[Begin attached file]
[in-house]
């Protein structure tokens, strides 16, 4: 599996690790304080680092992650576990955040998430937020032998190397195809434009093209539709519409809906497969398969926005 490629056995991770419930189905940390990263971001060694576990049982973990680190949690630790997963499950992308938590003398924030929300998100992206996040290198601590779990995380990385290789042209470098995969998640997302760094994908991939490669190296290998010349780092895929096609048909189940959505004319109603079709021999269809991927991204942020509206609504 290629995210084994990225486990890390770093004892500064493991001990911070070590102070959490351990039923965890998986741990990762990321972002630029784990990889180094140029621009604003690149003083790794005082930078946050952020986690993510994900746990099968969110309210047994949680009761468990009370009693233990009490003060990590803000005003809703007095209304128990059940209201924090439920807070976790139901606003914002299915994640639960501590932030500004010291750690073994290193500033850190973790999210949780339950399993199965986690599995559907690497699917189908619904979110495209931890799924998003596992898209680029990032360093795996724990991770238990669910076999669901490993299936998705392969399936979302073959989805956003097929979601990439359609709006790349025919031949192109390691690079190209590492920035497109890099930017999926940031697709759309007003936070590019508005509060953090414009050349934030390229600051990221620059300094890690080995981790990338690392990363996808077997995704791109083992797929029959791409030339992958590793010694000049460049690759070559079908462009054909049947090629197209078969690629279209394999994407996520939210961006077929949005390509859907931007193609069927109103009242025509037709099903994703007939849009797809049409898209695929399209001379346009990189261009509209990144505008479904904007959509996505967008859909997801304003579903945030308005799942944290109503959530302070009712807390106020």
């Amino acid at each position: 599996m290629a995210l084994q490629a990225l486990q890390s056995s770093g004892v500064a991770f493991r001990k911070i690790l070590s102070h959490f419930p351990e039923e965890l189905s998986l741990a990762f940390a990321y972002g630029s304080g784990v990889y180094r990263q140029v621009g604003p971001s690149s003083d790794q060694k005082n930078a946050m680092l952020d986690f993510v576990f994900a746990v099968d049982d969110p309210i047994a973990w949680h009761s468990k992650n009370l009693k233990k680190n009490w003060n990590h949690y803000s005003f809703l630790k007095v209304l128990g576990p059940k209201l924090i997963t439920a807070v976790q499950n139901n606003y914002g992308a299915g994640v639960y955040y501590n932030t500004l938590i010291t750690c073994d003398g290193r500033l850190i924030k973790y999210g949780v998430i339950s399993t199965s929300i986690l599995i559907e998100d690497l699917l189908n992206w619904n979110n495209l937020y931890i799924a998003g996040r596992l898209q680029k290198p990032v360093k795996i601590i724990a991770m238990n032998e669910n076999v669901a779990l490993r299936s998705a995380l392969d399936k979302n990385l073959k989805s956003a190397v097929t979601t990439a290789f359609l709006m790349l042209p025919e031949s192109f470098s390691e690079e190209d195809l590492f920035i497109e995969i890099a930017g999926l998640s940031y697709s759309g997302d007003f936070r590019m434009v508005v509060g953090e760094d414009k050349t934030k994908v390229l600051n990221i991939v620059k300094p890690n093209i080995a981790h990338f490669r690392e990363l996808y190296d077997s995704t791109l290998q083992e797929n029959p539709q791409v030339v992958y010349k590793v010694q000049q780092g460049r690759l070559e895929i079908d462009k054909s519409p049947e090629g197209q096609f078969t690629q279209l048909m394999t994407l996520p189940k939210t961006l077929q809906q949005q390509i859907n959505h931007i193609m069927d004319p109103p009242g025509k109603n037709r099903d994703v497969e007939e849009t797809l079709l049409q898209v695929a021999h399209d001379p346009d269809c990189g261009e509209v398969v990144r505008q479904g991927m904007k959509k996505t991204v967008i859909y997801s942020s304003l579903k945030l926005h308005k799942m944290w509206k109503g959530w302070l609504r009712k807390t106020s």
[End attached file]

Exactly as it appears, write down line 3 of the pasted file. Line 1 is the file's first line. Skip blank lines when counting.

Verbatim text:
């Amino acid at each position: 599996m290629a995210l084994q490629a990225l486990q890390s056995s770093g004892v500064a991770f493991r001990k911070i690790l070590s102070h959490f419930p351990e039923e965890l189905s998986l741990a990762f940390a990321y972002g630029s304080g784990v990889y180094r990263q140029v621009g604003p971001s690149s003083d790794q060694k005082n930078a946050m680092l952020d986690f993510v576990f994900a746990v099968d049982d969110p309210i047994a973990w949680h009761s468990k992650n009370l009693k233990k680190n009490w003060n990590h949690y803000s005003f809703l630790k007095v209304l128990g576990p059940k209201l924090i997963t439920a807070v976790q499950n139901n606003y914002g992308a299915g994640v639960y955040y501590n932030t500004l938590i010291t750690c073994d003398g290193r500033l850190i924030k973790y999210g949780v998430i339950s399993t199965s929300i986690l599995i559907e998100d690497l699917l189908n992206w619904n979110n495209l937020y931890i799924a998003g996040r596992l898209q680029k290198p990032v360093k795996i601590i724990a991770m238990n032998e669910n076999v669901a779990l490993r299936s998705a995380l392969d399936k979302n990385l073959k989805s956003a190397v097929t979601t990439a290789f359609l709006m790349l042209p025919e031949s192109f470098s390691e690079e190209d195809l590492f920035i497109e995969i890099a930017g999926l998640s940031y697709s759309g997302d007003f936070r590019m434009v508005v509060g953090e760094d414009k050349t934030k994908v390229l600051n990221i991939v620059k300094p890690n093209i080995a981790h990338f490669r690392e990363l996808y190296d077997s995704t791109l290998q083992e797929n029959p539709q791409v030339v992958y010349k590793v010694q000049q780092g460049r690759l070559e895929i079908d462009k054909s519409p049947e090629g197209q096609f078969t690629q279209l048909m394999t994407l996520p189940k939210t961006l077929q809906q949005q390509i859907n959505h931007i193609m069927d004319p109103p009242g025509k109603n037709r099903d994703v497969e007939e849009t797809l079709l049409q898209v695929a021999h399209d001379p346009d269809c990189g261009e509209v398969v990144r505008q479904g991927m904007k959509k996505t991204v967008i859909y997801s942020s304003l579903k945030l926005h308005k799942m944290w509206k109503g959530w302070l609504r009712k807390t106020s």